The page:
This model will be used to explain diffraction. Suppose some photons are moving down vertically and perpendicularly to a horizontal slit the size of a. Then, photons that are moving close by the edge of the slit will experience one of two possibilities: 1) a sort of refraction and a turning away from the symmetry axis of the slit; or 2) a sort of reflection and bounce in the direction of the axis of the slit. All photons that suffer reflection will experience a phase increase of pi. The interaction between photons that suffered reflection with photons that move in a straight line will create the Fresnel’s diffraction zone [9] . Outside of the central part of the slit and far away from it, photons that suffered refraction will meet with photons that suffered reflection, and they will create what is known as Fraunhofer’s diffraction [9] .

2. Intensity

The electrical field intensity in a region that is located outside of a flat surface is inversely related to the distance r. The theoretical calculation of the cross section for particles approaching that kind of field is extremely difficult. In this paper, an approximate calculation was used to save time. It consists of a program with infinitesimal displacements that mimic photon trajectories after they interact with the electrical field. In this calculation, it was assumed that some of photons are attracted by the electrical field and others are repelled. The quantity of photons attracted and repelled will be explained later in this paper. The author’s program works with enough statistical interactions to get a clear function distribution of particles on bins of one degree. The program was run to a reasonable distance from the edge for the necessary amount of time to accumulate enough information. This is more effective because going to infinity will naturally accumulate infinity particles with deviation between zero and one degree. As it is known, that intensity I is related to the density of particles; the following function describes the calculated angle distribution of particles in both directions,

at any point far away after the perturbation $I=\frac{{I}_{o}}{{\mathrm{sin}}^{2}\left(\frac{\theta}{2}\right)}$ .

Moreover, any interaction between coming particles with any weak field will show some measurable effect only after the particles travel a long distance. In this model, a cut off distance definition―Y Initial (Y_{Ini})―was used to avoid the infinite effect mentioned before. Consequently, if a screen is placed at some distance x from the field’s plane, any particles going through the field at a distance y bigger than Y_{Ini} will collide with that screen quasi-perpendicularly. At this point the Y_{Ini} value will depend on the distance x. Any point of the screen with y bigger than Y_{Ini} can have photons simultaneously coming straight and photons affected by the repulsion of the edge. The closer the photons move around the edge, the stronger the repulsion they will experience and the longer the distance they will travel to get to the screen. The final distance travelled by the photon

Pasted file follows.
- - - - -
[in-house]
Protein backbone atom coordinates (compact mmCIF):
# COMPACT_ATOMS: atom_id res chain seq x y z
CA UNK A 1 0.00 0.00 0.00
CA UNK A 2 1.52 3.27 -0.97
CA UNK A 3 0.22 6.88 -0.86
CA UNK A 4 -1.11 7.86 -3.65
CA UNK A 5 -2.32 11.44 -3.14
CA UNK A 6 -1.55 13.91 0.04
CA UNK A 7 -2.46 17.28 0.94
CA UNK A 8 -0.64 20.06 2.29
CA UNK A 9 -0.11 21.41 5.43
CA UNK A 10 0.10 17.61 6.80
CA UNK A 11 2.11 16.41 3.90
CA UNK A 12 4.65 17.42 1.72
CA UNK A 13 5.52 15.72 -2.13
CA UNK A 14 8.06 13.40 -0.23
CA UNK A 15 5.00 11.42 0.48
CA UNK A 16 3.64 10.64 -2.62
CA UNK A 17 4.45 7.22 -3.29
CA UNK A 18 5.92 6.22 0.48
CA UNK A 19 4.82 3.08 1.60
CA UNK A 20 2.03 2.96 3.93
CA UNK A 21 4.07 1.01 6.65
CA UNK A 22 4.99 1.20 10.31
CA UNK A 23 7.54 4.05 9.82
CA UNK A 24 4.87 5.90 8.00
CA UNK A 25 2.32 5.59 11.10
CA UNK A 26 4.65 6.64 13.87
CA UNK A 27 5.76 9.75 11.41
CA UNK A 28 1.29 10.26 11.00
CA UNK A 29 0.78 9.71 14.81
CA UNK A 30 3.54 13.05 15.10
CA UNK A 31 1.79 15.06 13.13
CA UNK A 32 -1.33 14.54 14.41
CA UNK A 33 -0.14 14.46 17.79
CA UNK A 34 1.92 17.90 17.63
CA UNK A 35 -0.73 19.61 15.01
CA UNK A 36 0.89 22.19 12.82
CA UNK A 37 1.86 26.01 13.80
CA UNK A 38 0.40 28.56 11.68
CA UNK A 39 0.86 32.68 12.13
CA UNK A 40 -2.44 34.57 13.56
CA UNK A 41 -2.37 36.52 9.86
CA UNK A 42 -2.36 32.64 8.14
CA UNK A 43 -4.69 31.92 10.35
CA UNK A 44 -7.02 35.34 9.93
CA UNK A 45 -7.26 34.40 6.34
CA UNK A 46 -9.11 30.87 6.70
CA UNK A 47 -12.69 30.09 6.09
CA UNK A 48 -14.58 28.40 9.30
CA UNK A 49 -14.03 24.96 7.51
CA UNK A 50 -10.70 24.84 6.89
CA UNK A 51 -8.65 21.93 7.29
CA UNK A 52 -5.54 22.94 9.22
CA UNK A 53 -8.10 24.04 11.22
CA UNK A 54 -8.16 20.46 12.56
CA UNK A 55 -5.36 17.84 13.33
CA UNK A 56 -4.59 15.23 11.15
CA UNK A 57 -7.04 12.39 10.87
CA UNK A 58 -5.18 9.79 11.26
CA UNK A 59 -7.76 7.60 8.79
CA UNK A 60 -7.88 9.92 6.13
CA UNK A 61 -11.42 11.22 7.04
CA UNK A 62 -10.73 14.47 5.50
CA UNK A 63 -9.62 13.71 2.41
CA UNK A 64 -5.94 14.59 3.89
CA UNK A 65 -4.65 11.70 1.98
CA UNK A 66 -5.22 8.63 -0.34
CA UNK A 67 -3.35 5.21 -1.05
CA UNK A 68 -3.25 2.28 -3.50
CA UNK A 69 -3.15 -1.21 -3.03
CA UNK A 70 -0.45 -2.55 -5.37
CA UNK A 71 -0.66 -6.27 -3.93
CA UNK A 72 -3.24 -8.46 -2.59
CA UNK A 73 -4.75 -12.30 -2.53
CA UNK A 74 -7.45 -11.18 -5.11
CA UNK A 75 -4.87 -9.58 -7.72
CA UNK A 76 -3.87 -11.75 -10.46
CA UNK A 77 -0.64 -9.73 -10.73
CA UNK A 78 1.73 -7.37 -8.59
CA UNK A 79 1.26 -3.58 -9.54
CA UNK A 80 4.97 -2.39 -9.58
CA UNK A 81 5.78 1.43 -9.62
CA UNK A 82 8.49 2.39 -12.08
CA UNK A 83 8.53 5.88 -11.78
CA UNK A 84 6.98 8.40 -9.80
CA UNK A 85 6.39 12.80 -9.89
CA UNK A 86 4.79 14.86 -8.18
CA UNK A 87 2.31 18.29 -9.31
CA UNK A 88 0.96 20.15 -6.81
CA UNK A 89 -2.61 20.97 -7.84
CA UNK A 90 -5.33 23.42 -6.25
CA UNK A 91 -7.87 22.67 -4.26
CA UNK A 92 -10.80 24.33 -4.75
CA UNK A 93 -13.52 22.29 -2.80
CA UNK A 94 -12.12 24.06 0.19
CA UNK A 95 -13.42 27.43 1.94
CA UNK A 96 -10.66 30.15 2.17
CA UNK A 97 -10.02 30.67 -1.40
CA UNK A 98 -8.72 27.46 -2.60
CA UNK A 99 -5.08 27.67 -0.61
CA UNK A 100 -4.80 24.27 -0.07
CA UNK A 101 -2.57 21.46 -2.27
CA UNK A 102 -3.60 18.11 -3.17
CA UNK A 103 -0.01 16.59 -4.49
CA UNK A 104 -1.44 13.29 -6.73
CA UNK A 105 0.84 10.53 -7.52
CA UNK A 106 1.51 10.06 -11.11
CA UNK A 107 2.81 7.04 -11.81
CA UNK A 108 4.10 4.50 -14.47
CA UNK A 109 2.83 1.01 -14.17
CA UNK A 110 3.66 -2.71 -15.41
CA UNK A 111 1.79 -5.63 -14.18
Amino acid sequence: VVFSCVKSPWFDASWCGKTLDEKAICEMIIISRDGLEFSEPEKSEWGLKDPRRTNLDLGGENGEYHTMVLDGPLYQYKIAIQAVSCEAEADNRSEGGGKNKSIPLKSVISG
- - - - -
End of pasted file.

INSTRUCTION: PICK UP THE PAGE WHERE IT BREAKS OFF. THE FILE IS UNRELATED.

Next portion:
after repulsion (Y_{fr}) follow the equation
${y}_{fr}=y-{y}_{Ini}{\text{e}}^{\frac{{y}_{Ini}-y}{x}}$
(extreme values for

this equation are y_{fr} = 0 for y = y_{Ini}; and y_{fr} = y for
$y-{y}_{Ini}\ll x$
). However, when calculating the photon’s angle of deviation (θ), the vision line makes us “believe” the photon comes from the edge; thus, the equation that might be used to calculate

the angle is $\mathrm{tan}\theta =\frac{y}{x}$ . These last two equations are key points for understanding

light behavior.

3. One Edge

Let’s assume that all photons arriving simultaneously to the flat field plane have same null phase to simplify the math. It is, photons moving within quasi-parallel rays and instantaneous occupying the same plane, will have same phase, in this case null phase. No mathematical elaboration will be used, to focus on the model presented here. The calculations will be divided in two regions because the physics of the problem follow two different combinations. The shadowed region (1) where y is lower than Y_{Ini}, and the illuminated region (2) where y is bigger than Y_{Ini}.

3.1. Illuminated Region

The intensity can be calculated using the superposition of the electrical field in the transversal direction, and the superposition of the vector potential in the longitudinal direction. Photons moving straight will merge with photons effected by repulsion on the edge. The simplified expression of the intensity, without intentional trigonometrical reduction, becomes: